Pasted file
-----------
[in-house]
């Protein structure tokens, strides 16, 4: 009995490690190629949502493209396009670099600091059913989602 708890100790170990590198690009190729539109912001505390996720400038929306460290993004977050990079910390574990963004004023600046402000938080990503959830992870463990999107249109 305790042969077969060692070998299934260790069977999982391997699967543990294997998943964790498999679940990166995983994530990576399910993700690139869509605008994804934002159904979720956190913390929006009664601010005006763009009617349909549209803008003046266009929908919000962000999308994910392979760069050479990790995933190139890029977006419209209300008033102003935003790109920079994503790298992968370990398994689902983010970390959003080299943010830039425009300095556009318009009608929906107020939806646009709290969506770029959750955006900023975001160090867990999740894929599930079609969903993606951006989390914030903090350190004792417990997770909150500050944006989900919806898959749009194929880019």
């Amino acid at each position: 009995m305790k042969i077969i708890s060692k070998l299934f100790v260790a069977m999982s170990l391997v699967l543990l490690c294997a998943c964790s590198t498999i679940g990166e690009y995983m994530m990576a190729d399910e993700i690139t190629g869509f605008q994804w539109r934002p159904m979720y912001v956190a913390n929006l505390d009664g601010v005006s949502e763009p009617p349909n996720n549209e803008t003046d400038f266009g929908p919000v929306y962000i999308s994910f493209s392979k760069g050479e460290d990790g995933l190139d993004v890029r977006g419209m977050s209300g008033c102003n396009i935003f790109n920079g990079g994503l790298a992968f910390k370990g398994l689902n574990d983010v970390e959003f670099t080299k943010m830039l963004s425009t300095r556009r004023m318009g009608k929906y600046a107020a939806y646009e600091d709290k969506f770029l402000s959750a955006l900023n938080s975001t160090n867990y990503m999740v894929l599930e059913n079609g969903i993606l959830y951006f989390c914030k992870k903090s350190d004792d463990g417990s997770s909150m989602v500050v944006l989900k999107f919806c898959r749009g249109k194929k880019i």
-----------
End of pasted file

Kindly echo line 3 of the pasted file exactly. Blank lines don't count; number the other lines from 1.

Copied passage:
């Amino acid at each position: 009995m305790k042969i077969i708890s060692k070998l299934f100790v260790a069977m999982s170990l391997v699967l543990l490690c294997a998943c964790s590198t498999i679940g990166e690009y995983m994530m990576a190729d399910e993700i690139t190629g869509f605008q994804w539109r934002p159904m979720y912001v956190a913390n929006l505390d009664g601010v005006s949502e763009p009617p349909n996720n549209e803008t003046d400038f266009g929908p919000v929306y962000i999308s994910f493209s392979k760069g050479e460290d990790g995933l190139d993004v890029r977006g419209m977050s209300g008033c102003n396009i935003f790109n920079g990079g994503l790298a992968f910390k370990g398994l689902n574990d983010v970390e959003f670099t080299k943010m830039l963004s425009t300095r556009r004023m318009g009608k929906y600046a107020a939806y646009e600091d709290k969506f770029l402000s959750a955006l900023n938080s975001t160090n867990y990503m999740v894929l599930e059913n079609g969903i993606l959830y951006f989390c914030k992870k903090s350190d004792d463990g417990s997770s909150m989602v500050v944006l989900k999107f919806c898959r749009g249109k194929k880019i």